Dates

Some significant dates

Aug. 1950 – First international television relay : Calais-Dover-London

July 1952 – First Franco-British exchange : Paris-Lille-Casel (standards conversion) – Dover-London

July 1953 – Coronation of Queen Elizabeth II (first multilateral television relay)

June 1954 – First Eurovision transmissions, known as the “Lille Experiment”, the experiment being directed from a special control centre set up at Lille, France

Jan. 1956 – First Olympic Games on Eurovision; the Winter Games from Cortina d’Ampezzo, Italy

June 1957 – State Visit of Queen Elizabeth II to Paris

Dec. 1957 – “Pictures in the Sky”, the first European Roundabout (“multi-origin”) programme

June 1958 – World Football Championships, from Sweden

Oct. 1958 – First service-trials of the Daily News Exchange Scheme

Nov. 1958 – Papal coronation ceremonies from the Vatican

Jan. 1959 – International Ski Championships from Kitzbühel, Austria

May 1959 – Second service-trials of the Daily News Exchange Scheme

Sept. 1959 – Visit of President Eisenhower to Europe

Mar. 1960 – Visit of Mr. Kruschev to France

May 1960 – Marriage of Princess Margaret, from London. “Summit” Conference, from Paris

July 1960 – Olympic Games, from Italy

Dec. 1960 – Marriage of King Baudouin of the Belgians

Feb. 1961 – Total eclipse of the Sun, from France, Italy and Yugoslavia

July 1961 – Kennedy-Kruschev meeting in Vienna

Jan. 1962 – Inauguration of Stage I of the Eurovision Permanent Network Scheme. Start of regular Daily News Exchanges

July 1962 – First live transatlantic television relays, by the satellite Telstar (in both directions)

Number of coordinated transmissions

Number of coordinated transmissions
195455
195591
1956250
1957190
1958213
1959364
1960513
1961653

Pictures

EUROVISION - Some pictures

Each year, Eurovision transmits a series of programmes that may already be qualified as traditional.

To quote a few as an example, the Pontifical Mass transmitted from Rome on New Year’s Day, the New Year’s Concert given by the Vienna Philharmonic Orchestra and the first sporting event of the year, the Ski Jumping transmitted from Garmisch-Partenkirchen in Germany.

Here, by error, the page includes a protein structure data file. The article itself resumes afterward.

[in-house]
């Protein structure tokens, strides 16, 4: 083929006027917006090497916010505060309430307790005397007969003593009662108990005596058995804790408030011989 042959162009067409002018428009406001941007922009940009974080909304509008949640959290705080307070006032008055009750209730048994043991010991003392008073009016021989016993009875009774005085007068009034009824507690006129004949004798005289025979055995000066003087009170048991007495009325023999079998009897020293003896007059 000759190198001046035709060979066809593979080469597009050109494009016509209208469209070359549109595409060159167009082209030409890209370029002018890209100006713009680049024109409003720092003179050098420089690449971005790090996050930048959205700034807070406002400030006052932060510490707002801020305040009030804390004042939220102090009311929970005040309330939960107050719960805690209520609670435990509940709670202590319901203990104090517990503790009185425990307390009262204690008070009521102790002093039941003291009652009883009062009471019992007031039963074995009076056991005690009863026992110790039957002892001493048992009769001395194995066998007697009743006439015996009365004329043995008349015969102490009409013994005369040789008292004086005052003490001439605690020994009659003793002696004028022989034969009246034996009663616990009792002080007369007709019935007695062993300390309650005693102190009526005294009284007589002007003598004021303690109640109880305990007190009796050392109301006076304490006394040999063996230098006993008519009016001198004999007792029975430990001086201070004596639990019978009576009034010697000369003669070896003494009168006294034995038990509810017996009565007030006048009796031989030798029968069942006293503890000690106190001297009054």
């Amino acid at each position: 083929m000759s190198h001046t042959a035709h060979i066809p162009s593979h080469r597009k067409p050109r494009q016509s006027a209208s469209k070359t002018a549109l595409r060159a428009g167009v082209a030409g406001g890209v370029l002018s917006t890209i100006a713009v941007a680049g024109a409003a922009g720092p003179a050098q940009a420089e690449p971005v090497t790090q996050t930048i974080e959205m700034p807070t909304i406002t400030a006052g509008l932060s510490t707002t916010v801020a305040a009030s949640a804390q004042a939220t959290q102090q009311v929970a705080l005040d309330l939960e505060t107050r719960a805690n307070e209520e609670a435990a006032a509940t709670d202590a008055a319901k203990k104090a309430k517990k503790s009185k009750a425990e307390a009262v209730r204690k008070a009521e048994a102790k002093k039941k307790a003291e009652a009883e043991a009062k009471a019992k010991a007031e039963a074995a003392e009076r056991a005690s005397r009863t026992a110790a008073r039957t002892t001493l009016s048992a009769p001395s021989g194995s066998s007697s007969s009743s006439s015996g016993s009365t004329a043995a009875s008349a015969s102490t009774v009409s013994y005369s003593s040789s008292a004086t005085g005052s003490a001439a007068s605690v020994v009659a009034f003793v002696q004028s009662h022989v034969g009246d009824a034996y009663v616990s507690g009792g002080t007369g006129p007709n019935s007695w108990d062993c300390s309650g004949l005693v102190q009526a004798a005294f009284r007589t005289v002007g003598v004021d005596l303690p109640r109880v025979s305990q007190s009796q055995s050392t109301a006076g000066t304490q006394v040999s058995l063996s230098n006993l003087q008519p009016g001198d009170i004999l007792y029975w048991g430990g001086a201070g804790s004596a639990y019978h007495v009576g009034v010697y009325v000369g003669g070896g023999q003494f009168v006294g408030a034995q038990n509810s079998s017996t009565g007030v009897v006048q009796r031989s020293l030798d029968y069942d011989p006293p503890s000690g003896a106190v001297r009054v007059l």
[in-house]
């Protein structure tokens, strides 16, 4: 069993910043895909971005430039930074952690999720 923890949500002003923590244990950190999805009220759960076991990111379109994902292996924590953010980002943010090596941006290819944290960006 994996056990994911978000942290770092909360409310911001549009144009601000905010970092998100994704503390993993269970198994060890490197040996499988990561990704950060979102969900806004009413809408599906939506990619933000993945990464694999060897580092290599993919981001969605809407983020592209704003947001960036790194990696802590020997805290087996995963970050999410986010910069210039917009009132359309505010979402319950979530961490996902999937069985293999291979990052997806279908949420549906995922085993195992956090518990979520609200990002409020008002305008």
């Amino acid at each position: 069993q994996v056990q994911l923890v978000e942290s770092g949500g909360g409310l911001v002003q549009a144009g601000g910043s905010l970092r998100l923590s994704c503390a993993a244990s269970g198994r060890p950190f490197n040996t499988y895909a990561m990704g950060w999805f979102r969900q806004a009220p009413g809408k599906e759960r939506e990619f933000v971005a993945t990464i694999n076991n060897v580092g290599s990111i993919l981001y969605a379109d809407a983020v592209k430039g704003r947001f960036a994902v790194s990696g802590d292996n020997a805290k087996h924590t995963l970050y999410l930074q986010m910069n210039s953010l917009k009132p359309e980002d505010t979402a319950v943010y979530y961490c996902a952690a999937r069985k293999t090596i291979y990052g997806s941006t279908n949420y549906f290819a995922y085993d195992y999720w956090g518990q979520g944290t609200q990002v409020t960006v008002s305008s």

These are followed by pictures of winter sports in a snow-bound Europe and the Eurovision Song Contest.

Spring and Easter are marked by the Pontifical Benediction of “Urbi et Orbi”, Whitsun by a regular Protestant Service and Roman-Catholic Mass.

In summer, an important place is reserved for open-air sporting events (Tour de France bicycle race, 24-hour motor-car race at Le Mans, the Milan – San Remo bicycle race and so on) and for the European artistic festivals, such as those at Salzburg, Glyndebourne, Aix-en-Provence, Bregenz and Neri.

Finally, the European Television Community is almost fully united in the middle of winter to take part in the Midnight Mass transmitted on Christmas Eve from a sanctuary somewhere in Europe.

In addition to traditional events of this sort, Eurovision is on the spot every time that an important event takes place in Europe, be it of an artistic, political, religious or sporting nature.

For this reason, “the great hours of Eurovision” are often also “the great hours of Europe”.

Christmas Mass transmitted live from the Abbey of Mont St. Michel (France, R.T.F., 1958).

New Year’s Concert by the Vienna Philharmonic Orchestra’s [sic] (Austria, O.R.F., 1961).

Coronation ceremonies of Queen Elizabeth II (United Kingdom, B.B.C., 1953).

Ballot by Igor Stravinsky from the Hamburg Opera House (W. Germany, A.R.D., 1962).

Equestrian events in the Rome Olympic Games (Italy, R.A.I., I960).

Eurovision Song Contest (Luxembourg, C.L.T., 1962).

1962 // TRANSDIFFUSION BROADCASTING SYSTEM